• Economy

7 days of Economics - Eurozone : Domestic support, global risks

William De Vijlder
William De Vijlder
Group Chief Economist BNP Paribas
  1. The ECB meeting account shows a central bank which is confident about the growth outlook despite the recent softness of data
  2. The concerns relate to global factors which have become more prominent: the threat of trade protectionism
  3. This concern isalso echoed by the Federal Reserve

The much expected manufacturing, services and composite PMIs for May produced by IHS Markit confirmed what is now looking as a trend: for the eurozone, Germany and France all series were down except for the French manufacturing PMI. However, the indices remain at high levels so we shouldspeak of ‘softening’ or ‘easing’ rather than ‘declining’. Semantic nuances don’t stop analysts from feeling a certain unease. After all, the eurozone PMIs, following their decline, are now at a level not seen in the past twelve months.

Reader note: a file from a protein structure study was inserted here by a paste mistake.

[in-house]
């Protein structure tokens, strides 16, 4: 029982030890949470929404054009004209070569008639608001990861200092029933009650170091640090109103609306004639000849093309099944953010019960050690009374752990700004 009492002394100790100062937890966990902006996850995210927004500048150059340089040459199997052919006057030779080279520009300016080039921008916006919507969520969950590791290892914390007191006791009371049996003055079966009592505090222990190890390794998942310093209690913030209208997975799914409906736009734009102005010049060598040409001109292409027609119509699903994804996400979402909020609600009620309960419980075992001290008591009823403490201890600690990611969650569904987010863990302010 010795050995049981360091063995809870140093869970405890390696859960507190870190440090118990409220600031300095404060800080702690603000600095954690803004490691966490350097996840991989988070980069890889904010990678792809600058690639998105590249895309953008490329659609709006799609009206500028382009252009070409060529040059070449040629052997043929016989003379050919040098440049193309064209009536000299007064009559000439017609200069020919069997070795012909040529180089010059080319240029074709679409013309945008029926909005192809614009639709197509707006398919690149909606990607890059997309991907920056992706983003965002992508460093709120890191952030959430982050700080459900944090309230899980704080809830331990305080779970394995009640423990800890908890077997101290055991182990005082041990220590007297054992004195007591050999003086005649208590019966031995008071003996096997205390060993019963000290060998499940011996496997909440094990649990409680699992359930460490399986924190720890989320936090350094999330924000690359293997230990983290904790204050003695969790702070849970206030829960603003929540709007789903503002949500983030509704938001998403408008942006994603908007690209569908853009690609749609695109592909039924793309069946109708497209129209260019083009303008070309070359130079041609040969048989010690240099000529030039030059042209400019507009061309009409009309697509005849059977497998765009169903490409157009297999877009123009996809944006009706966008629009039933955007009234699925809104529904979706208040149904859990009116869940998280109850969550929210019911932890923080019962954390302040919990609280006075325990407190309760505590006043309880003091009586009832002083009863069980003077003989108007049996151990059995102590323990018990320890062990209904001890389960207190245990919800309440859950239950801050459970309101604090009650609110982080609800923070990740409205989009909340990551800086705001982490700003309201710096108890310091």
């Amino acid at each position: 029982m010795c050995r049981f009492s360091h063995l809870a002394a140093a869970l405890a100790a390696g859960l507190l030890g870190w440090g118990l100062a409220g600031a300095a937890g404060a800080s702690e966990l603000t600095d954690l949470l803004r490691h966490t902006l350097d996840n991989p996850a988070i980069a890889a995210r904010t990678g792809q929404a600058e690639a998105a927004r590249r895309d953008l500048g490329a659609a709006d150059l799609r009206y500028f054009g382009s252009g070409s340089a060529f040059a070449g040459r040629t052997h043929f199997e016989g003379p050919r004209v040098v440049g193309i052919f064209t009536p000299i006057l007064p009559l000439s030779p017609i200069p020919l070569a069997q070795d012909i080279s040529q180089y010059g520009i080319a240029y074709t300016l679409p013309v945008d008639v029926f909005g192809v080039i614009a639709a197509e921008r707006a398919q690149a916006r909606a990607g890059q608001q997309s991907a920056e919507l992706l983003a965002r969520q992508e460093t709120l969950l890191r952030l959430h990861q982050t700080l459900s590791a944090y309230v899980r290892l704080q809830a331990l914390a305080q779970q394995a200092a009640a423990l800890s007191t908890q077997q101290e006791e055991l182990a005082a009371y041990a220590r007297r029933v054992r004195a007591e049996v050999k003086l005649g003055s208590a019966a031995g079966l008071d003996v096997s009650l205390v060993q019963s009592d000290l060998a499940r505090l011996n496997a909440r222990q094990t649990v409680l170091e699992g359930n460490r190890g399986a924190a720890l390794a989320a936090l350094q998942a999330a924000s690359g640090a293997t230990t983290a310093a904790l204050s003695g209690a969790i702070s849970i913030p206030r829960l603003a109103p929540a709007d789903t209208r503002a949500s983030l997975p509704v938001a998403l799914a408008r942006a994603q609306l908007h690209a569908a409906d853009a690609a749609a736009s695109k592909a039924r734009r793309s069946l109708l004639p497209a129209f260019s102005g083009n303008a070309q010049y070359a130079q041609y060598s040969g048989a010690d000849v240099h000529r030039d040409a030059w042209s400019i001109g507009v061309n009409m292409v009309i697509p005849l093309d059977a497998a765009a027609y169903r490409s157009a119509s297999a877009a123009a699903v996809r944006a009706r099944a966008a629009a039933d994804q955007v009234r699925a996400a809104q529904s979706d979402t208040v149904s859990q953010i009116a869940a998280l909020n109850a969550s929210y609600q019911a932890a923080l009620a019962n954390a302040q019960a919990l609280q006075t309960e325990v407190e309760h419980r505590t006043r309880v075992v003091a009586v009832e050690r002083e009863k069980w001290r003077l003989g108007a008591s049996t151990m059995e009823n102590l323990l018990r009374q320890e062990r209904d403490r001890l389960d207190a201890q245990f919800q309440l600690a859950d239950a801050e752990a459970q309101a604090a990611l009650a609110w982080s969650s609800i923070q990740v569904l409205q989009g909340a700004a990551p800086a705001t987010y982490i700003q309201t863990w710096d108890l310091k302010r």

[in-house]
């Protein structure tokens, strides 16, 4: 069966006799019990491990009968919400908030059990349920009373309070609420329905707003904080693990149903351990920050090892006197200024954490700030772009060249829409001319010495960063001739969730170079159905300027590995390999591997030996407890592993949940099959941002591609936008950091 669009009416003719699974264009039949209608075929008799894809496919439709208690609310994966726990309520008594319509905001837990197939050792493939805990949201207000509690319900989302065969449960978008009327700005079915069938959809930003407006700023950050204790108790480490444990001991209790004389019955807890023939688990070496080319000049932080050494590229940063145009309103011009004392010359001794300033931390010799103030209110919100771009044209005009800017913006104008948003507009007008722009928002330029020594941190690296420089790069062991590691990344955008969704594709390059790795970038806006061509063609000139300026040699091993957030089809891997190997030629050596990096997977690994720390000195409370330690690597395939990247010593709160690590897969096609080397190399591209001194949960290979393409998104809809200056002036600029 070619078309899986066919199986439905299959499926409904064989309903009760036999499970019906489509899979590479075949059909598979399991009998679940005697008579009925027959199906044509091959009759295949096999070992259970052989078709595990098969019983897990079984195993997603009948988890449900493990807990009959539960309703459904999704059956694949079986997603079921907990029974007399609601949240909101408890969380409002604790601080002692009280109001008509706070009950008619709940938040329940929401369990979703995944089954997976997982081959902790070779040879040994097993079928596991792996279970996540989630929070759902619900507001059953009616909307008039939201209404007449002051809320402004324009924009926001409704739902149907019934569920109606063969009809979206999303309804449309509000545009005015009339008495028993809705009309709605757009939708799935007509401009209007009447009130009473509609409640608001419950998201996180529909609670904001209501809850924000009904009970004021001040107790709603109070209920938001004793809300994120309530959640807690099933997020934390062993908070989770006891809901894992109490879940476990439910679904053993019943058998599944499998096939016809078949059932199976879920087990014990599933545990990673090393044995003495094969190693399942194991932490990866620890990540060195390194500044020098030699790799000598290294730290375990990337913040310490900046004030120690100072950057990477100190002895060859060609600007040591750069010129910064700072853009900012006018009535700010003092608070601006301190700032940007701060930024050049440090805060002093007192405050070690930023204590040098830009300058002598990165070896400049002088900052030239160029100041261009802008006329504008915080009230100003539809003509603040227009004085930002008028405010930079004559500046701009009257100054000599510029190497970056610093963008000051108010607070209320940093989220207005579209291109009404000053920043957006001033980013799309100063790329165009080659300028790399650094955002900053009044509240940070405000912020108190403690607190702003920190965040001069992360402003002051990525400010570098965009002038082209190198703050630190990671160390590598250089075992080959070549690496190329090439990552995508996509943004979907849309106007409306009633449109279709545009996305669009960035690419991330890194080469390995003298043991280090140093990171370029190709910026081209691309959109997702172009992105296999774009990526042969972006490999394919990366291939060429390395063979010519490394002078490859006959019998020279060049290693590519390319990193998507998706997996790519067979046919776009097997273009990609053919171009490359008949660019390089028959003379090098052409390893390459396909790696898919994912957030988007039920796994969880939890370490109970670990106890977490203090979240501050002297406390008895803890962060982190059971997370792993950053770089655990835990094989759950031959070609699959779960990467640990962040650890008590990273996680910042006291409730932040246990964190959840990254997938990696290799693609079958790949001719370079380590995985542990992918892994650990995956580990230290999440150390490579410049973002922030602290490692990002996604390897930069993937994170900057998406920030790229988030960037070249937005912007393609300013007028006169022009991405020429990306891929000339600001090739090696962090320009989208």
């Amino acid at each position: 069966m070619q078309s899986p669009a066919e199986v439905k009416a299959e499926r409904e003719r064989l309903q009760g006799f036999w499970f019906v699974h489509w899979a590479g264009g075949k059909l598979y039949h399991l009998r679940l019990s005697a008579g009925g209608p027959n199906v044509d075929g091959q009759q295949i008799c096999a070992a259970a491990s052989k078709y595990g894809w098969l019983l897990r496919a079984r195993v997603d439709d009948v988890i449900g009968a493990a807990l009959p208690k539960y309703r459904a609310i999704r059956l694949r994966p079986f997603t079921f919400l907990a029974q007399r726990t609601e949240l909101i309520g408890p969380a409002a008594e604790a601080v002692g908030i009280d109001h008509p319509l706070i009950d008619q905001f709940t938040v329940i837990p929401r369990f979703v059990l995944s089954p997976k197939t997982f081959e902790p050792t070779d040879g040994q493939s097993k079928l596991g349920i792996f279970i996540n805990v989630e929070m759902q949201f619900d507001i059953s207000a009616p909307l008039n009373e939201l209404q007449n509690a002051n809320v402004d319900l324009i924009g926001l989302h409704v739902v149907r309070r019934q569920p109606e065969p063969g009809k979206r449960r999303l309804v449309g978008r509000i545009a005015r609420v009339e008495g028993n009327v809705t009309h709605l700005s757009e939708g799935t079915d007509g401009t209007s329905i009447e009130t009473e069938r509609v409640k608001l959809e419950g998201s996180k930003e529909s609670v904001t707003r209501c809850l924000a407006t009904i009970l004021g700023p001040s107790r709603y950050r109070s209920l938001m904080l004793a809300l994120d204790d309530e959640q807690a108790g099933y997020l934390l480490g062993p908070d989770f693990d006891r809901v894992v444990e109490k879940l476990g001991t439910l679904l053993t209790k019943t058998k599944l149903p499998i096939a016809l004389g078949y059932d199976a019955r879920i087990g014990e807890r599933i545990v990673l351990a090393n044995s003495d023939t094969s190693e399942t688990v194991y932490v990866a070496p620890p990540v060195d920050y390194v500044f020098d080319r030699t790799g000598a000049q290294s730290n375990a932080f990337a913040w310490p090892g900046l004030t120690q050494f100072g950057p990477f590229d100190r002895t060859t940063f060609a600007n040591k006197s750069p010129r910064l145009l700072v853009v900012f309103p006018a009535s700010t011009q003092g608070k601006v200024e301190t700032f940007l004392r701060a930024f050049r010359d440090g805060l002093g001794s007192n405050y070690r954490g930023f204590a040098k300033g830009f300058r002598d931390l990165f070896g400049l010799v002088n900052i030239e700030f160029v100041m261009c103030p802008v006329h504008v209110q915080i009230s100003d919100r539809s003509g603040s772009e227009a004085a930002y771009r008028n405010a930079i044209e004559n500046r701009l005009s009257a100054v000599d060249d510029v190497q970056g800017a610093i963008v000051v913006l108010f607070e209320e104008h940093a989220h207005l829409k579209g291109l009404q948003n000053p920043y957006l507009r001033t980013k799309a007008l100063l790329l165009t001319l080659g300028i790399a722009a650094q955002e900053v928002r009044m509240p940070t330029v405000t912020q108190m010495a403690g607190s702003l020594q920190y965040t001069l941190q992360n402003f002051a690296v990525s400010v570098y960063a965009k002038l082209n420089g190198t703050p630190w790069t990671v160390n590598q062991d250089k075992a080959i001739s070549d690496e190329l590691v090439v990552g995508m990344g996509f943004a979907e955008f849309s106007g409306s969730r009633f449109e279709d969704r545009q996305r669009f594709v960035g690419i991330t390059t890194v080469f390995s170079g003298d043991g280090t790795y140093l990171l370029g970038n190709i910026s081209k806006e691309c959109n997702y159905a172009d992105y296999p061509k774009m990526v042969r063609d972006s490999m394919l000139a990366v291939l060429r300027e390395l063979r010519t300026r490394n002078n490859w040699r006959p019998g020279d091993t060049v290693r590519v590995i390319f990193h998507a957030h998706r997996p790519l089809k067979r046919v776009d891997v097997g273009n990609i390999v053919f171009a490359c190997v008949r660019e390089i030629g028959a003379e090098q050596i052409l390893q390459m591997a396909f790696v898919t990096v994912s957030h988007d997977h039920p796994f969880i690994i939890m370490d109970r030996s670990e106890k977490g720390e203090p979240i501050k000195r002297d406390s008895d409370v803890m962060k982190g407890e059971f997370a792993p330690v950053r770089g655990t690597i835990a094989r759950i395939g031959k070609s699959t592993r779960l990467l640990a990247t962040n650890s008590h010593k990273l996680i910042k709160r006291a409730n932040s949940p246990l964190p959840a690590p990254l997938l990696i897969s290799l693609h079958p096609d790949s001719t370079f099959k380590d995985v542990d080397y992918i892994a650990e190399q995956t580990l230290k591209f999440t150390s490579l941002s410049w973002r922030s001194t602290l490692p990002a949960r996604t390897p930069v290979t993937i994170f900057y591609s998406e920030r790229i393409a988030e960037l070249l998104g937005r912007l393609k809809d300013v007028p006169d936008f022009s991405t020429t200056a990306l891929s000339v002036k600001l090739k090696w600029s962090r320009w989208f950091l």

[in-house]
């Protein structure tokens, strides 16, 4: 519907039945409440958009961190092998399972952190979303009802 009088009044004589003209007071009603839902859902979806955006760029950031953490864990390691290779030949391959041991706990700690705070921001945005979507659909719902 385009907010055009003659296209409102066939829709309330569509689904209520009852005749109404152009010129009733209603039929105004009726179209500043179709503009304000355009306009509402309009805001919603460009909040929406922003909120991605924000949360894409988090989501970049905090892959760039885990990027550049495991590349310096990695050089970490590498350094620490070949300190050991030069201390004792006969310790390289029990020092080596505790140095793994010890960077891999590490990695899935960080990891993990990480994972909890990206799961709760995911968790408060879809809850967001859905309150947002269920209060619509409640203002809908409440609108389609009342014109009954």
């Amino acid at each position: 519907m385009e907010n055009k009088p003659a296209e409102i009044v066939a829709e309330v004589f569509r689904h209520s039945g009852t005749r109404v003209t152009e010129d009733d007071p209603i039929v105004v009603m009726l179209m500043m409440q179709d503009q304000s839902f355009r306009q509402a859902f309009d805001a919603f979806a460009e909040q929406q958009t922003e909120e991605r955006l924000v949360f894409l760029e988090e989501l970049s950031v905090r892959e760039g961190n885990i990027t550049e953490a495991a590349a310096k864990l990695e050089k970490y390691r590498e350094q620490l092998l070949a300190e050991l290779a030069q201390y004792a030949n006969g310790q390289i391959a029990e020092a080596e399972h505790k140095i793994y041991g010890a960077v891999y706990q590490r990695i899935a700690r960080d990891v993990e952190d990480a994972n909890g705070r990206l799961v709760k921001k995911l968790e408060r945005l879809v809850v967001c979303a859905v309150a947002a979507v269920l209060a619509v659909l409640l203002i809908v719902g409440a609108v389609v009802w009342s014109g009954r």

The question of “what’s going on” is covered at length in the account of the ECB meeting of 25-26 April published on 24 May. In summary three things are happening: 1) temporary factors like the harsh winter have weighed on growth; 2) after surprisingly strong sentiment, data are returning to normal,with underlying momentum remaining intact; 3) supply side bottlenecks in some countries (e.g. Germany) and sectors (e.g. construction) are weighing on growth. Enough reasons for not being carried away by the softening of many survey data in recent months. In this respect, the European Commission eurozone consumer confidence for May published on 23 May provided additional comfort. Looking ahead, the drivers of final demand (consumption, investment, government spending, exports) still look robust: aslightly expansionary fiscal policy, job creation, wage gains, low interestrates, earnings growth, rising capacity utilisation, global trade growth. With sentiment data weakening however, a prudent observer will pay particular attention to sources of downside risk, which are essentially of a global nature. If oil prices were to keep on rising, the drag on growth would of course increase. In addition there is the threat of increased protectionism. In its insistance on this factor the ECB is joined by the Federal Reserve: the FOMC meeting minutes refer to trade as a source of uncertainty. Monitoring comments of company executives will become particularly important: trade-related uncertainty over an extended period of time would end up weighing on investment intentions considering that investment projects, once launched, are hard to stop. This is turn could spill over to hiring intentions and end up impacting households.

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